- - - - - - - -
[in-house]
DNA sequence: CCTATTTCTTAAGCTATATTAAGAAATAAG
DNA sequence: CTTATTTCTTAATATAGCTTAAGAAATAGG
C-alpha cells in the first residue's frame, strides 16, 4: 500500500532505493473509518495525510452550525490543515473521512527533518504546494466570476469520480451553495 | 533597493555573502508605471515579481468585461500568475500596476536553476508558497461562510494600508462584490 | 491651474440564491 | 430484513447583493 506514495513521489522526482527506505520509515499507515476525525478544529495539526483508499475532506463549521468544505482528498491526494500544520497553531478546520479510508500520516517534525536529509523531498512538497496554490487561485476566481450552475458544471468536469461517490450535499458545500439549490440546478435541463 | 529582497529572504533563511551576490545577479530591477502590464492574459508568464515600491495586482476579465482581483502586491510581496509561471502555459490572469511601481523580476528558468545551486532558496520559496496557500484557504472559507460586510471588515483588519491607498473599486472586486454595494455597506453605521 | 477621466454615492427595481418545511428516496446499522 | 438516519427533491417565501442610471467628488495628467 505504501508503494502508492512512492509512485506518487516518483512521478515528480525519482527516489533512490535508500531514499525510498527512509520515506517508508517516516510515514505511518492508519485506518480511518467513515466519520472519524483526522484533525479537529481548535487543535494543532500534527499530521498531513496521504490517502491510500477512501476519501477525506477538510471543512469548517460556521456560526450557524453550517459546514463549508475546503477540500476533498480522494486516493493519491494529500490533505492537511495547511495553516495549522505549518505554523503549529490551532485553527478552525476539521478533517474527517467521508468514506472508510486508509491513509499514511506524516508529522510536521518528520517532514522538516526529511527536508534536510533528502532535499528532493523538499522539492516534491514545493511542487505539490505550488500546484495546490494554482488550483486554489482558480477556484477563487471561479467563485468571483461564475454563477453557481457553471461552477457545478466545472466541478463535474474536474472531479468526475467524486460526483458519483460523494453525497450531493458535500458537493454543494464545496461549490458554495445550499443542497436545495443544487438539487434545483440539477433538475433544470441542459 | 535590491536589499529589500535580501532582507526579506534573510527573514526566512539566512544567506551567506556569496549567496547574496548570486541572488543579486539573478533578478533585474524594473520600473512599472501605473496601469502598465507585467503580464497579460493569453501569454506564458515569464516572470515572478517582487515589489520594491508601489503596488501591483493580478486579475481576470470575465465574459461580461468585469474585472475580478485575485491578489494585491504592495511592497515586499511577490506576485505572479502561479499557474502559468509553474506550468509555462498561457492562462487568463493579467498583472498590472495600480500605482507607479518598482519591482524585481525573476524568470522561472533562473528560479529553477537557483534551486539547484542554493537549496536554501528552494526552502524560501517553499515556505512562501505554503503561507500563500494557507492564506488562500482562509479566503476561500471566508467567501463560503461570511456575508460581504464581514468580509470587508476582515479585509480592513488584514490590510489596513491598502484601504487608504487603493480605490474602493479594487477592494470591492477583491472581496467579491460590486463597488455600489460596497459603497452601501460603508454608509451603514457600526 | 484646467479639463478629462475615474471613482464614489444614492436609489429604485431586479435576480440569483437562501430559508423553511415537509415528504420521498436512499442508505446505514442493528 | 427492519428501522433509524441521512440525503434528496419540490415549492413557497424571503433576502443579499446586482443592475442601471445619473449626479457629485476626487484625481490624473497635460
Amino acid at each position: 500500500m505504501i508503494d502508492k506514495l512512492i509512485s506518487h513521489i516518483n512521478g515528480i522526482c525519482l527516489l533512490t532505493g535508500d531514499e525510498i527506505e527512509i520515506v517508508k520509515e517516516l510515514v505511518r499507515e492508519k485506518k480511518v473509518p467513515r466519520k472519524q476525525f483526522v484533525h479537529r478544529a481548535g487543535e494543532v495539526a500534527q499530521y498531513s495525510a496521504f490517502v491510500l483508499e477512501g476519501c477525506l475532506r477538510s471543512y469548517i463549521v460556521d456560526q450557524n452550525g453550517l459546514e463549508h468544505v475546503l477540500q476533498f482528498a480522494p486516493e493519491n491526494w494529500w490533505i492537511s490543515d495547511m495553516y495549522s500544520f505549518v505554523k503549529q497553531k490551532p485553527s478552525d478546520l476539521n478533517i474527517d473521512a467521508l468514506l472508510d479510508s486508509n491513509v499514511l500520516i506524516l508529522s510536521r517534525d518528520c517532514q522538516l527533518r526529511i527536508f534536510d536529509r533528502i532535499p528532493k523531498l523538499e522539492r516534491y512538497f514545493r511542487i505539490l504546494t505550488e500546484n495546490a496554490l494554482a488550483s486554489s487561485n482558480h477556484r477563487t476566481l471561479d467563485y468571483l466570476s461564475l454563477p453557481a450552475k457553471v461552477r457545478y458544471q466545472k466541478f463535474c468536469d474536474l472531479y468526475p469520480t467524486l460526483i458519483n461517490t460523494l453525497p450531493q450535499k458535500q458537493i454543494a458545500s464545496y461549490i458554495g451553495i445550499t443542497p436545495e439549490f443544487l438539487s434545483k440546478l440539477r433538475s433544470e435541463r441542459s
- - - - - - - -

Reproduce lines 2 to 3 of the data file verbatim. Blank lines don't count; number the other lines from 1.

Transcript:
DNA sequence: CCTATTTCTTAAGCTATATTAAGAAATAAG
DNA sequence: CTTATTTCTTAATATAGCTTAAGAAATAGG